I have a problem with personalized stamps. Should they be collected ? Knowing that the possibilities are almost infinite, does it make sense ? Isn’t it opposite to the spirit of collection itself ?

Tuesday, March 06, 2007

Cover from Gibraltar

I have received last week, this cover from Gibraltar. Thank you very much Angel. This is my first cover from there. I must admit that I did not even realize before that Gibraltar issues its own stamps.
The three stamps on the cover belong to a set of sixteen stamps issued in 2000 to celebrate the new millennium. Each stamp of the set pictures a different time in History. The three stamps of the cover pictures (in chronological order) : the sandy plains – 2 Million years BC (in the middle), the great siege 1779-1783 (on the right), and the city 1830-1900 (on the left). The cancel is very light so hard to see on the scan but it is quite interesting. There is a round date stamp (located on the right stamp) and a big G in an oval (between the left and middle stamps). A very nice cover that I’m happy to add to my collection of covers from the world.

Monday, March 05, 2007

La fête du timbre

Next weekend will be held “La fête du timbre” (the stamp feast) a yearly event organized by the French post around stamps and stamp collecting. This year there will be local events in 118 different cities of France (more details are available, in French, at
As usual, the French post will issue at this occasion a new set of stamps. The idea is to draw the attention of young people to stamp collecting, so usually the stamps picture cartoon characters that are famous among young people. This year, the subject will not be a cartoon hero but Harry Potter ! Here is the stamp that will be issued picturing Harry Potter and also the souvenir sheet.

There will be also a booklet with two other stamps picturing Ron and Hermione the friends of Harry. Personally I’m not a big fan of Harry Potter. I have read the first book and I have also seen the first movie. Even if I found them entertaining, I did not feel like going further. I don’t know why, because usually I’m a good “customer” for this sort of sagas. Maybe I’m getting too old for it ;-)

I will try to participate to the event that will be held in Paris, so that I can get few first day covers. But I’m not yet fully sure this will be possible, because I have a lot of other stuff to do. We’ll see. If I do, I’ll tell you about it on this blog.

Friday, March 02, 2007

Nice landscape… and a new blog

At last, this is the end of the week. It was very busy again, and full of difficulties. Yesterday, when going back to home from work, I was stuck in the traffic jam and I was thinking of what I would show today on my blog. Then I thought also about a recent talk I had with a colleague who’s going to spend few days in Iceland. I have always dreamed of visiting Iceland. Don’t know why. So I decided that I would check my stamps to see if I had any nice stamp showing Iceland’s landscapes. And I found this souvenir sheet.
(click on the picture to zoom)

It was issued on the 9th of October 2001 for the day of the stamp. It pictures the Esja mountain. This mountain towers Reykjavik at the height of 914m. It was created 2.8 million years ago by volcanic eruption. This is also a popular activity area.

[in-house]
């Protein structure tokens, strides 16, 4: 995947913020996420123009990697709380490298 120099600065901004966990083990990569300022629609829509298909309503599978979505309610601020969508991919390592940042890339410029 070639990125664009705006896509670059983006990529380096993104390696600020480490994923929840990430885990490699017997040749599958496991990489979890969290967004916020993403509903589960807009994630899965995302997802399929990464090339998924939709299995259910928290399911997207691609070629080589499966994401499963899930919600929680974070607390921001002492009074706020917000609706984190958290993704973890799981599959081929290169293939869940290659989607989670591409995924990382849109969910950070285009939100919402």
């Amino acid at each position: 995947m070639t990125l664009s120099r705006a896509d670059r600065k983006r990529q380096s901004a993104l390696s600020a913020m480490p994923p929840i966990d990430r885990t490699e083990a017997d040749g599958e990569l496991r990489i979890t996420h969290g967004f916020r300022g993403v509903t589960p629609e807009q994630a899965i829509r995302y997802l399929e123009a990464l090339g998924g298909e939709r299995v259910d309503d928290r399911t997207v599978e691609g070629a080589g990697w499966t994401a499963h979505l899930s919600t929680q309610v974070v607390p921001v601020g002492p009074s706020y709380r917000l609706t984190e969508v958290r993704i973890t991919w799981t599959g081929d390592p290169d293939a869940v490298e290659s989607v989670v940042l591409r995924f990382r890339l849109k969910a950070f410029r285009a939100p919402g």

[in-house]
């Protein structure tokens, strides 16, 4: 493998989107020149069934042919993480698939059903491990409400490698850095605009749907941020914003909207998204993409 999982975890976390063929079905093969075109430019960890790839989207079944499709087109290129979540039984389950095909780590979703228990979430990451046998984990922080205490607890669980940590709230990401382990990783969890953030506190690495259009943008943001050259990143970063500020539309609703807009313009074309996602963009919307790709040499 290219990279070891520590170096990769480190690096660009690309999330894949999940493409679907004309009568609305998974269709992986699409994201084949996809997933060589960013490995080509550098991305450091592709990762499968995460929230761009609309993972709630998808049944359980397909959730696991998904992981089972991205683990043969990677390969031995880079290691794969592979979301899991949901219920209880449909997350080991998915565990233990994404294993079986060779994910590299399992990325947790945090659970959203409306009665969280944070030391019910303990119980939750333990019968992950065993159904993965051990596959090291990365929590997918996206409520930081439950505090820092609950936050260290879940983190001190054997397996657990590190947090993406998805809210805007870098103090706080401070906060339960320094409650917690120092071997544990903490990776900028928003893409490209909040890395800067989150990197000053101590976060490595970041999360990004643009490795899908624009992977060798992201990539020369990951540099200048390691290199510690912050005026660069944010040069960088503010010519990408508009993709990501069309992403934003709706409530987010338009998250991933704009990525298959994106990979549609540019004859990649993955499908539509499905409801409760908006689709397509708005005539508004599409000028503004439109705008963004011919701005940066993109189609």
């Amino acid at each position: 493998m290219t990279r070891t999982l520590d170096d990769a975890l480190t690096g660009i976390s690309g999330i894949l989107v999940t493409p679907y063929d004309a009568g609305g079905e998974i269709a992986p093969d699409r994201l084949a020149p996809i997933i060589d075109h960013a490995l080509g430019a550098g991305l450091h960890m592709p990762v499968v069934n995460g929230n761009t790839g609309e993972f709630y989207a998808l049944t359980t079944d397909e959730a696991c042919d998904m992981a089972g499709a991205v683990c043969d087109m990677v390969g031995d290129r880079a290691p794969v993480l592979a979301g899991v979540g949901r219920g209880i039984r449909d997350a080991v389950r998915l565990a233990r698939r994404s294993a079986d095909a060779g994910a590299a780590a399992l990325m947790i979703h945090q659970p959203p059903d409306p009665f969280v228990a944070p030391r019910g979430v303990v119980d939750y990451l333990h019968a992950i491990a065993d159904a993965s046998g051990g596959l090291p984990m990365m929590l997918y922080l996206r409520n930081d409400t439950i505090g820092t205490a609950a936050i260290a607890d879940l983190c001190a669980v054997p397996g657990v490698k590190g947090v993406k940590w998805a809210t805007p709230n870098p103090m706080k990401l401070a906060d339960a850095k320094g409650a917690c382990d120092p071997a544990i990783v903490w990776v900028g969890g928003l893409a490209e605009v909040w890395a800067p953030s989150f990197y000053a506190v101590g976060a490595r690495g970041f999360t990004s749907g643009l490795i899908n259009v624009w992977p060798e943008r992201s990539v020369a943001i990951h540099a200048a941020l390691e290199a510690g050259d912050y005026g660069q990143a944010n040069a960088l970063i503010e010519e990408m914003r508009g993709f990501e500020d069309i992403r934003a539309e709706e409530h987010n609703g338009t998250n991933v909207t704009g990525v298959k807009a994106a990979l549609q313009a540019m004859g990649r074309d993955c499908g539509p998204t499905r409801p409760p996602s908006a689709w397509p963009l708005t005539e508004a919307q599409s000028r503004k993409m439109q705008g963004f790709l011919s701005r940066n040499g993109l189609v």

I think it gives a very nice landscape. The scan is not so good, but the stamp looks really great in reality. (I don’t know why but some stamps are rather difficult to scan). The souvenir sheet is quite small, which means that it is easy to use on a cover, even without removing the stamp. I think this is a good idea, it is better than those huge souvenir sheets that we have in France, bearing 10 stamps that you hardly see on covers because nobody wants to tear the sheets off to extract the stamps.

Before finishing, I’d like to announce a new comer if the philatelic blogosphere. Sebastien. He has started a philatelic blog, both in French ( and in English ( Check it, it is very well done. The list of philatelic blogs starts to be interesting…

Thursday, March 01, 2007

Post of Greenland

I recently wrote about my good experience with the Danish post, and today I’d like to speak about my experience with the post of Greenland.

Several weeks ago I bought some stamps from the website of Greenland’s post ( The website is well done, easy to use and is available in three languages : English, Danish and German. I still haven’t received by stamps (which is normal taken into account the date of issue) but, last week, I have received again a nice folder containing a lot of information about stamps from Greenland : a catalogue of the available product, a copy of their philatelic publication and some other brochures explaining the good reason to collect stamps from Greenland. Unfortunately almost all documents are not translated in English (I think they are in Danish). So not very useful for me.On top of this, there were some gifts :some mint stamps, but more important there was this very nice card.

The stamp that is on the card has been issued on the 20th of October 2003 and belongs to a series about navigation. The boat pictured on the stamp is the Godthaab (which means Gode Hope in Danish) and which is the boat that brought the first settlers in Greenland. The stamp, and the card have been designed and engraved by Martin Mörck, a famous stamp engraver and designer who has engraved a lot of stamps fro Nordic countries, but also for France and others. He has a very interesting and very beautiful website that I invite you to visit : There is a very interesting section about the art of engraving a stamp, and a reproduction of all stamps he has produced.